How present and alert are you right now? As you are reading this post, is your mind wandering off into other territories, or are you fully present? Do you often “zone out” in front of the TV or when people are talking to you?

When I was running my business, I used to be accused of not listening to my husband when he would talk to me; my mind was elsewhere. My face was focused on my laptop or on my blackberry. My mental status would have scored very low back then!!

Are You Living in the Past or Future?

When some coaches and teachers used to tell me to live in the “present”, my eyes would glaze over. The concept meant nothing to me.

I finally got it when someone explained to me that I use up my Present Time Resource if I am worrying about what I did in the past [guilt] or worry about what is going to happen in the future [anxiety]. With the increasing levels of anxiety and sleep medications being dispensed, it is clear that we are spending time living in the past and future instead of being present.

If you are worried about work tomorrow, are you able to be present with your spouse? It took me a lot of practice to be present and the benefits have been well worth the practice.

Be Okay With Doing Nothing

As the weekend rolls around, you may think, finally I have free time!! Quick, let’s fill up our weekend with fun things, parties, sports, activities so that we may feel like we spend some quality time together!

More of the time gets spent doing instead of being. There is a magic that happens when you can just be with your spouse with no planned activity, no schedules, no expectations. It is somewhat like a family group meditation. This means that you may need to practice saying, NO, and being okay with that response. Besides, studies show that rest and relaxation are necessary for your own well-being!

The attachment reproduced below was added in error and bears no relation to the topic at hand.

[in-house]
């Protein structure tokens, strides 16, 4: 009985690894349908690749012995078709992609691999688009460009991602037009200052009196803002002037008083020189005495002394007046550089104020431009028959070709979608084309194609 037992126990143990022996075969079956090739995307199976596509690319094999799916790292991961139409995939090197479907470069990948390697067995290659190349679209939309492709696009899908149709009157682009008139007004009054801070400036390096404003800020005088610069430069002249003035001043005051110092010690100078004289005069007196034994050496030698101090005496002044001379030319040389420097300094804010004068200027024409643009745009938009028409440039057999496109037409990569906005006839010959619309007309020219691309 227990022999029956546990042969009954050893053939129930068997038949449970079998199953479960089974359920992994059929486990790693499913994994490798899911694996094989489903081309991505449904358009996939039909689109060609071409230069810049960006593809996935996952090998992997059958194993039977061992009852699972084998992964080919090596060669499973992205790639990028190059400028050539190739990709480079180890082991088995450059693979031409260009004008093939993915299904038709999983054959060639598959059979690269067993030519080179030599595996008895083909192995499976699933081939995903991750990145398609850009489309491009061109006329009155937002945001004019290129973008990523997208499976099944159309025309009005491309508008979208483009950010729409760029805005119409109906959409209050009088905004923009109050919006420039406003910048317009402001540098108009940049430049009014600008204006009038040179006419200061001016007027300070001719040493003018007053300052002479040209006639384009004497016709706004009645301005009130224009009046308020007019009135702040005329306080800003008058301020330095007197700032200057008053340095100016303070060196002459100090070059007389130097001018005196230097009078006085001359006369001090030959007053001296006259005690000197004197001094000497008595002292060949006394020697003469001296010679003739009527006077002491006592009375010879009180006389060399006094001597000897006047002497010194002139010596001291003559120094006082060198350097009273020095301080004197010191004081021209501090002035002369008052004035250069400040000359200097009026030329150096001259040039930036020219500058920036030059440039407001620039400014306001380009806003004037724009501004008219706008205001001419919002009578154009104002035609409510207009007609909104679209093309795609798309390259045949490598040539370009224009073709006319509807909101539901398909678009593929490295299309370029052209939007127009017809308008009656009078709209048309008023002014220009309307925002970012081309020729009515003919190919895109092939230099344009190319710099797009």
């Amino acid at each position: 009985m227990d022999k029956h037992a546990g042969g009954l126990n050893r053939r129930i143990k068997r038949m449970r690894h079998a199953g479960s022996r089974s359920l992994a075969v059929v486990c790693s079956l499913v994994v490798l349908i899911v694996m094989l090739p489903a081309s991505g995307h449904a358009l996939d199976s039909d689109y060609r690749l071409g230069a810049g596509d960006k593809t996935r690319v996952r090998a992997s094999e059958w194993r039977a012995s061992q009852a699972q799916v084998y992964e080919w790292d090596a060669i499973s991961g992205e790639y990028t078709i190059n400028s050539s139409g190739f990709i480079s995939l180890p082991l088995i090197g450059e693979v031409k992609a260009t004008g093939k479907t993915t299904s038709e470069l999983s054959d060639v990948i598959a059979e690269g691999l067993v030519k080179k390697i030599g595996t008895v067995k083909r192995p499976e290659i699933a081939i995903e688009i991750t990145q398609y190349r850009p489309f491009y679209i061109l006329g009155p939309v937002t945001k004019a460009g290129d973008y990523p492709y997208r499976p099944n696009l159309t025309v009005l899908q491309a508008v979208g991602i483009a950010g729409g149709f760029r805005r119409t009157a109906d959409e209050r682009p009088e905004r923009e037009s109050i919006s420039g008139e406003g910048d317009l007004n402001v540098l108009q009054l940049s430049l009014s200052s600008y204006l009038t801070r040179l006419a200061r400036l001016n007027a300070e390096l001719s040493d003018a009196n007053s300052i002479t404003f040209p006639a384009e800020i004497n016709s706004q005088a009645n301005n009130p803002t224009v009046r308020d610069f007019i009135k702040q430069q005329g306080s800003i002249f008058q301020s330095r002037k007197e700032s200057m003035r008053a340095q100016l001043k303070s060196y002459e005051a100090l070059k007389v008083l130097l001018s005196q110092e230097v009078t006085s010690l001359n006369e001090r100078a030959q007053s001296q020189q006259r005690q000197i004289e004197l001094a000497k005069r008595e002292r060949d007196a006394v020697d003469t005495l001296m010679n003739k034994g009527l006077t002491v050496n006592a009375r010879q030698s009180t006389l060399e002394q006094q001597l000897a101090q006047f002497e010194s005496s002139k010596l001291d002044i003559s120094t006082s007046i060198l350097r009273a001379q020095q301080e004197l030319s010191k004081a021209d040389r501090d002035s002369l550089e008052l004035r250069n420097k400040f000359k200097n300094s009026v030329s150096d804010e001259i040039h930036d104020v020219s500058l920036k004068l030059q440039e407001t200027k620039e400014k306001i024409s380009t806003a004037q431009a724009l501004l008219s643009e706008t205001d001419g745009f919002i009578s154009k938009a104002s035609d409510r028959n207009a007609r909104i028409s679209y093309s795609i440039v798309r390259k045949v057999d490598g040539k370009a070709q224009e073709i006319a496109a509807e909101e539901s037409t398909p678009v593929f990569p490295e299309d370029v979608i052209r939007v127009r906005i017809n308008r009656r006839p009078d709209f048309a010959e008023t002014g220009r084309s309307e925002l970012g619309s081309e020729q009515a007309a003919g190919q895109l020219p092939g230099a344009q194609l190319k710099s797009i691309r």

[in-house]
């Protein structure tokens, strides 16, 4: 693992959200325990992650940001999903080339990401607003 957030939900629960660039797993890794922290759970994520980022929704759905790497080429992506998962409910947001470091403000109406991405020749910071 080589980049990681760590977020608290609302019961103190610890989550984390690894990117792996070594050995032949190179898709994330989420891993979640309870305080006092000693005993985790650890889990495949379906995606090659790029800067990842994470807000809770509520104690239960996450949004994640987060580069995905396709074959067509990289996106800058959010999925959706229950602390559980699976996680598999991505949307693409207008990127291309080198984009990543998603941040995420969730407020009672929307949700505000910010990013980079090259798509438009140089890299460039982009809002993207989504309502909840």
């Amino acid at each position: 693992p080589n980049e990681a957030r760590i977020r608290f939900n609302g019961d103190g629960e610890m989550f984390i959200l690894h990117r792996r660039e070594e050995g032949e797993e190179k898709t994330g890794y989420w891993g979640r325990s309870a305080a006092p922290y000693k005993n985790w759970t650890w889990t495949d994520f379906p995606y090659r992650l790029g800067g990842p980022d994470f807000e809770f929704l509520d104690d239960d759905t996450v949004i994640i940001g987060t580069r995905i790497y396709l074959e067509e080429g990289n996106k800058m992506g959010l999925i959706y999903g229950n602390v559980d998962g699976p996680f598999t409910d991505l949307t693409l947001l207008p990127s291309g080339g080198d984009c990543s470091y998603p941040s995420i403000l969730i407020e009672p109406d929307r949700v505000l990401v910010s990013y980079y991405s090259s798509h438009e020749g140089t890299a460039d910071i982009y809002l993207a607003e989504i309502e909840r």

Our Time Emergency will not be solved by trying to do more, or be more efficient (get the faster computer, get more software, or hire more help). I feel that people are fairly productive, organized and manage their tasks effectively; I may only be able to save a couple of hours a week by interjecting some traditional time management concepts into their lifestyle.

My experience with coaching individuals around time overwhelm is that I have found it is not the tasks that stress them. It’s the feeling of not having control of the intangible aspects of their time. So rather, I teach them about their Energy, Awareness, and ability to be Present . These three concepts are what most effect the way that they view Time and reduce the feelings of overload.

While we can’t make more time, we can decide how we show up every day and react to the Time in our day.

What are some ways that you avert a Family Time Emergency in your household?

Makenzie Kelly is a Time Rescue ™ Expert and a Fearless Freedom Seeker!! She’s been known to do crazy things such as retire from a Multi-Million dollar business and give up a 6-figure salary to have more Time and Freedom! She blogs about Ultimate Lifestyle Design at the Freedom Venture Project ™ Blog.


About the author 


Dustin Riechmann created Engaged Marriage to help other married couples live a life they love (especially) when they feel too busy to make it happen. He has many passions, including sharing ways to enjoy an awesome marriage in 15 minutes a day, but his heart belongs with his wife Bethany and their three young kids.

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  1. Awesome article MaKenzie! I’m feelin it…I work my 9-5 job, but, like most of you, have begun blogging and freelancing in my spare time to the point where I feel like I’m always working. Thankfully, my husband and I enjoy spending time together every day, even if (like tonight) we’re working side-by-side on our laptops! I love our times together, and I wouldn’t trade them for the world:) Thanks for helping me put it all in perspective…(if my writing is a bit incoherent it’s because I’ve been staring at a computer screen far too long today!)
    .-= Esther @Purpose Passion Purity´s last blog ..The Good Wife’s Guide =-.

    1. I admire your hard work, Esther, and I can totally relate of course. My wife and I are having some great discussions right now about whether we should make some pretty substantial changes in our work/family balance.

      I wonder if Makenzie’s great article subconsciously helped us get to that point! 🙂

  2. Makenzie – This is such a great post, so many important points. It took me awhile to begin to accept that doing nothing is actually an art, and often vital to my mental health.